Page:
Cyrille with the crops growing in the facility's greenhouse.
One week into their simulated Mars mission inside a special isolation facility in Moscow, the crew of six are reported to be in good spirits. ESA-selected crewmember Oliver Knickel sent the first diary entry since starting the 105-day stay for the Mars500 study.
Oliver Knickel writes:
After the excitement and stress of the weeks leading up to the start of the experiment, we were all happy and relieved after the hatch closed behind us on 31 March at 14:00 Moscow time. We first cleaned the whole module and had lunch together.
Cyrille gave me a good laugh when he tried to warm up a German dish called 'Kaiserschmarren', which consists of hot pieces of pastry, eaten with cold apple sauce. He was warming up the Kaiserschmarren package consisting of two separate parts (one with the pastry and one with the apple sauce) in the microwave and wondered why only one half of it was getting hot. After a good laugh and the pastry almost having been vaporised, while the apple sauce was only getting a little warmer, I showed him how to eat Kaiserschmarren.
The rest of the first day we spent fitting out our new home for the next 3.5 months and made it as nice as possible. The following days we started to get familiar with the experiments that we will be carrying out for the next weeks. For keeping physically fit, Cyrille and I are both using a device that stimulates the muscles by sending electricity through them with a regular frequency. This is new for us and quite a funny feeling, especially since we are wearing our devices for three hours in a row.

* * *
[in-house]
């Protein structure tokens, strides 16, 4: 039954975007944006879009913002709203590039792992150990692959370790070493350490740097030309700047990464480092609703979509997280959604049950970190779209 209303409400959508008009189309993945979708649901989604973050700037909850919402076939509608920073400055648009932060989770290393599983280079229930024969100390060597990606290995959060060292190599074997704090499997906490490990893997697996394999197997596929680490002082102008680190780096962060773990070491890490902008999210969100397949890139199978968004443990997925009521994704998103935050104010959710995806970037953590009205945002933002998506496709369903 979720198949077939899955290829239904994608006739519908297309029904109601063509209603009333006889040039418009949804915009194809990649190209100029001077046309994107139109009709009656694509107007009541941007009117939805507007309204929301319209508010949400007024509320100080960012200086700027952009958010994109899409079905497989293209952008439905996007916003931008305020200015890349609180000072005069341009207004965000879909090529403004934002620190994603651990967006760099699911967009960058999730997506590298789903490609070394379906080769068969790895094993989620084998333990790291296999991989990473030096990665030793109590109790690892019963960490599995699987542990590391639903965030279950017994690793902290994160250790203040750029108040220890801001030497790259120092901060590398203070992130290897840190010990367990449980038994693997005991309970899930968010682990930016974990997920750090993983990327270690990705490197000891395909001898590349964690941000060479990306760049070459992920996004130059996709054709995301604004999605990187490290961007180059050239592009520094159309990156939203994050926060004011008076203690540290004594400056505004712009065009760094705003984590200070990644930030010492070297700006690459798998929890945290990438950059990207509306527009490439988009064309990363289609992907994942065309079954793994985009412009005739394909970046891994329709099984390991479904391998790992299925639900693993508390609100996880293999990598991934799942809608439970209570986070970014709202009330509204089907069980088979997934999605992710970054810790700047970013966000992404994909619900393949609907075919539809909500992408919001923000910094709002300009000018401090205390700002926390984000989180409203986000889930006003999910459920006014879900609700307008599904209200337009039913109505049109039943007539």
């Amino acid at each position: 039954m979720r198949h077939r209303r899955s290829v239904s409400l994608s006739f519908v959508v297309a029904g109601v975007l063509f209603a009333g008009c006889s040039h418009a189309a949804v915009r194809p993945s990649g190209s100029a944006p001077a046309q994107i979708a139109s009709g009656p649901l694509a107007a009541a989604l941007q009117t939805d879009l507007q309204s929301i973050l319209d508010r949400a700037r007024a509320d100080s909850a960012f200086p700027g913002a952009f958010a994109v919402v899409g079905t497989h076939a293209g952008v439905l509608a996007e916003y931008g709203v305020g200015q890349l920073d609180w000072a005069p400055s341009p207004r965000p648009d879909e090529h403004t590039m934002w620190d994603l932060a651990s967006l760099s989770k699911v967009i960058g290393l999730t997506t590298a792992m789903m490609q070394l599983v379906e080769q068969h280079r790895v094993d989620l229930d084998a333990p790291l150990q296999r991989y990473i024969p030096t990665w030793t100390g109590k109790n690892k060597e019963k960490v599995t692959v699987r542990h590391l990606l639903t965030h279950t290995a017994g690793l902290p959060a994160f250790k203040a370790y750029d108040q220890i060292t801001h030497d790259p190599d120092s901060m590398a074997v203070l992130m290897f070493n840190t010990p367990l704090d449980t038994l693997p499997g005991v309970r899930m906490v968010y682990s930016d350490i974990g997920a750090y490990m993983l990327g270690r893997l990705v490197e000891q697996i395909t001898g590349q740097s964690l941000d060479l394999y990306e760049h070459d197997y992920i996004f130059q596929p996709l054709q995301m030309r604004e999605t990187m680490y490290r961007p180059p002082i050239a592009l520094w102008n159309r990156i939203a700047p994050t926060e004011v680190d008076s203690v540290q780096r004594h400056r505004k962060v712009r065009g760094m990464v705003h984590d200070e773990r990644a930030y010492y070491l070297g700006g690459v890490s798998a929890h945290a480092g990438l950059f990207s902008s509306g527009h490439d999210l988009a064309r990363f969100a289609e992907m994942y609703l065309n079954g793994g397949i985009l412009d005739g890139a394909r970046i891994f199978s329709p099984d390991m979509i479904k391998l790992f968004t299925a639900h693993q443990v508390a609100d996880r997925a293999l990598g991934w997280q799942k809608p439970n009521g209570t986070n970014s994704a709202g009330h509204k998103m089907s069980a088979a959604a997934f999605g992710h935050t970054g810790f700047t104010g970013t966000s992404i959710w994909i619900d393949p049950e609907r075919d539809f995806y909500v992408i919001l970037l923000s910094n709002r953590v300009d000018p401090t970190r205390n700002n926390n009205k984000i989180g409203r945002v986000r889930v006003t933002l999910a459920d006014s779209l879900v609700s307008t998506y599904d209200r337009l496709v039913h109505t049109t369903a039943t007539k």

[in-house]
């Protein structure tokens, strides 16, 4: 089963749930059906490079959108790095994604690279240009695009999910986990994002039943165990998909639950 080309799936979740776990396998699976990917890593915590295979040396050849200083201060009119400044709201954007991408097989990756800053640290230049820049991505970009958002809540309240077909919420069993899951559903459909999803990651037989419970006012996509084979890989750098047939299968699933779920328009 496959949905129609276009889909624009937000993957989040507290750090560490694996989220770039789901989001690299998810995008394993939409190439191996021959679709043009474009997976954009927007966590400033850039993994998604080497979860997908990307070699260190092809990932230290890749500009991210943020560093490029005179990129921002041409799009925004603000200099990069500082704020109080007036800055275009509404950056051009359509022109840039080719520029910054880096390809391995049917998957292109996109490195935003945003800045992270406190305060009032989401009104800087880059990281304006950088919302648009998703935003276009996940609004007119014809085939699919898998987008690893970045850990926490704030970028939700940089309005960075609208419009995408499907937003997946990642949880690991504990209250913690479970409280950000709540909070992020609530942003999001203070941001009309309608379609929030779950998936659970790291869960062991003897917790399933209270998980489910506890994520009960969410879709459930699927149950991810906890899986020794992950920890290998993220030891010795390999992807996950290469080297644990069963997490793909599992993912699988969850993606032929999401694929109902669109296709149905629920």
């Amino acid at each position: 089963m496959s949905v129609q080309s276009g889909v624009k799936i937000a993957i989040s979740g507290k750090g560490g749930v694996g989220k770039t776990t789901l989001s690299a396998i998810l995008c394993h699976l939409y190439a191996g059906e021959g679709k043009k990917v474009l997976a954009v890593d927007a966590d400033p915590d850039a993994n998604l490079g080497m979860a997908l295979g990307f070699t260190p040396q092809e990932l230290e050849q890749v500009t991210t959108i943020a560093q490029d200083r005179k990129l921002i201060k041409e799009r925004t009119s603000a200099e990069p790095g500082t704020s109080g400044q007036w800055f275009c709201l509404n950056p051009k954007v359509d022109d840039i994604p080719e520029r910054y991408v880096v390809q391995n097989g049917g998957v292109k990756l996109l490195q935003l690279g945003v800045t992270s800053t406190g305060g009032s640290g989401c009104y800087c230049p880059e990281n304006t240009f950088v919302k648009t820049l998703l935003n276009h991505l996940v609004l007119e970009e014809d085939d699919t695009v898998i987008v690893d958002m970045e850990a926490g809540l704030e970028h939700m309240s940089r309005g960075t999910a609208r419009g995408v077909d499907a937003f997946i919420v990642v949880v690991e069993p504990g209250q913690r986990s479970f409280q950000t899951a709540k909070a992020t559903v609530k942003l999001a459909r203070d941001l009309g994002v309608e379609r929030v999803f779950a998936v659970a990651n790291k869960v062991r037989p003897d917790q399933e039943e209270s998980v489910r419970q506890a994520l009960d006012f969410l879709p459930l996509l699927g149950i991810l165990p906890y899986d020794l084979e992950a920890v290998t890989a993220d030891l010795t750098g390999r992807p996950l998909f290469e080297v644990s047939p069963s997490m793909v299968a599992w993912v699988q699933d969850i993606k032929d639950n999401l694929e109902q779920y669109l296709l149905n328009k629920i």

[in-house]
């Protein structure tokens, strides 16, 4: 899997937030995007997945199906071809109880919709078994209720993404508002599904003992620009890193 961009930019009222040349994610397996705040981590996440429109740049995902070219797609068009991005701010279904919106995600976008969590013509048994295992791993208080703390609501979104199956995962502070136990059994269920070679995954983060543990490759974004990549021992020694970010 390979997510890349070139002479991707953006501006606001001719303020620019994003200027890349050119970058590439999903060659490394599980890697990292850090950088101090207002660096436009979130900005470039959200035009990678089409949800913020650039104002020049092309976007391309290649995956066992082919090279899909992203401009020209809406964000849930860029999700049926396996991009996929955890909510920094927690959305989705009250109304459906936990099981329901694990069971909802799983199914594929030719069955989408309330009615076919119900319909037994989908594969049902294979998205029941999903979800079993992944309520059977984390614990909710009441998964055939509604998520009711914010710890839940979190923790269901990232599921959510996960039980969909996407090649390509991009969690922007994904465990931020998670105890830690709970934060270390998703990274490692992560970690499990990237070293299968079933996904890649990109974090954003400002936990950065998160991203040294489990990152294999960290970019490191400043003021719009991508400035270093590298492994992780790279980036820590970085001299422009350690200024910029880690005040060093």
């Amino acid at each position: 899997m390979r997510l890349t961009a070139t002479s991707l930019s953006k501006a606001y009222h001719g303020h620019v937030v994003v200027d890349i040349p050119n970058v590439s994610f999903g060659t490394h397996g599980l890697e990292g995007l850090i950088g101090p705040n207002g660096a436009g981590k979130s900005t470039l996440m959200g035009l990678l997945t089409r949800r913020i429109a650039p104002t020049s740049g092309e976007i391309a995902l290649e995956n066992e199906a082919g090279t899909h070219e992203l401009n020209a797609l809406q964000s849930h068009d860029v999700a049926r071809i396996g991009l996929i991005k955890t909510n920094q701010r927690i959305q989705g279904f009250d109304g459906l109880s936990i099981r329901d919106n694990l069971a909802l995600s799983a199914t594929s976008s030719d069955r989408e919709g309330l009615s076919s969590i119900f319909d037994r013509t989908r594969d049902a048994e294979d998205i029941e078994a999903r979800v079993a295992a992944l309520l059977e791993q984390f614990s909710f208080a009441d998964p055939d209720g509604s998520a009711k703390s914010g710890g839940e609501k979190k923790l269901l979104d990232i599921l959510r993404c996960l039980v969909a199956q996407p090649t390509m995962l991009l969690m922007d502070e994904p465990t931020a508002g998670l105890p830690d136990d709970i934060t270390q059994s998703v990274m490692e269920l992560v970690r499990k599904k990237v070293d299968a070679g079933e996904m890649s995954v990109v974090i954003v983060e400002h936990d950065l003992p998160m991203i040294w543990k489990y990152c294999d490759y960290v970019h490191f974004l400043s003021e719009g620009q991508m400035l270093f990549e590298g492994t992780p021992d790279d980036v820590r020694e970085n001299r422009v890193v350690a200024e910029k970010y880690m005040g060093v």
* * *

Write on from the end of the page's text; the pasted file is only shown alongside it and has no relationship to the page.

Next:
Mars500 crew prepares to enter the isolation facility at IBMP.
We all slept very well during our first nights, not waking up for anything, although in the crew quarters you can actually hear all sounds from anywhere in the module, even if the doors are closed. I realised that in order to fit in the bed I have to open the door of the wardrobe behind my bed since both the bed and me are exactly 1.85 m long. But while sleeping you need a little more space than your usual body height because of the feet not being in a 90 degree angle to the legs, as when standing, so I would need 1.95 m, which is only possible if I open the wardrobe behind the bed and sleep with my head between my books and folders.
We are still very enthusiastic about the great food we are provided with. Although in the beginning it was strange only to eat what we were allowed to, we appreciate it and always have a good time coming together for supper especially since our crew commander started to spice up our food with vegetables from the module’s greenhouse.
At the end of the first week, we had the first opportunity to try out our sauna which is just one sq m, heats up to 60ºC, and can be used by one person at a time. Cyrille and I stayed in the sauna for 15 minutes each and enjoyed very much to be in a sauna under such unique conditions.
Oliver Knickel uses the telephone inside the facility.
Concerning the work, we are getting more used to all details of the numerous experiments that we have to carry out. On the one hand it is very interesting, but on the other hand it keeps us busy most of the daytime. Since we are carrying out a nightshift once in six days (which means no sleep), in the evenings we are tired enough to immediately fall asleep without caring about the conditions we are living in.
Having finished our first week inside the module we are now eager to go forward and carry out the different tasks that we have trained on for many weeks.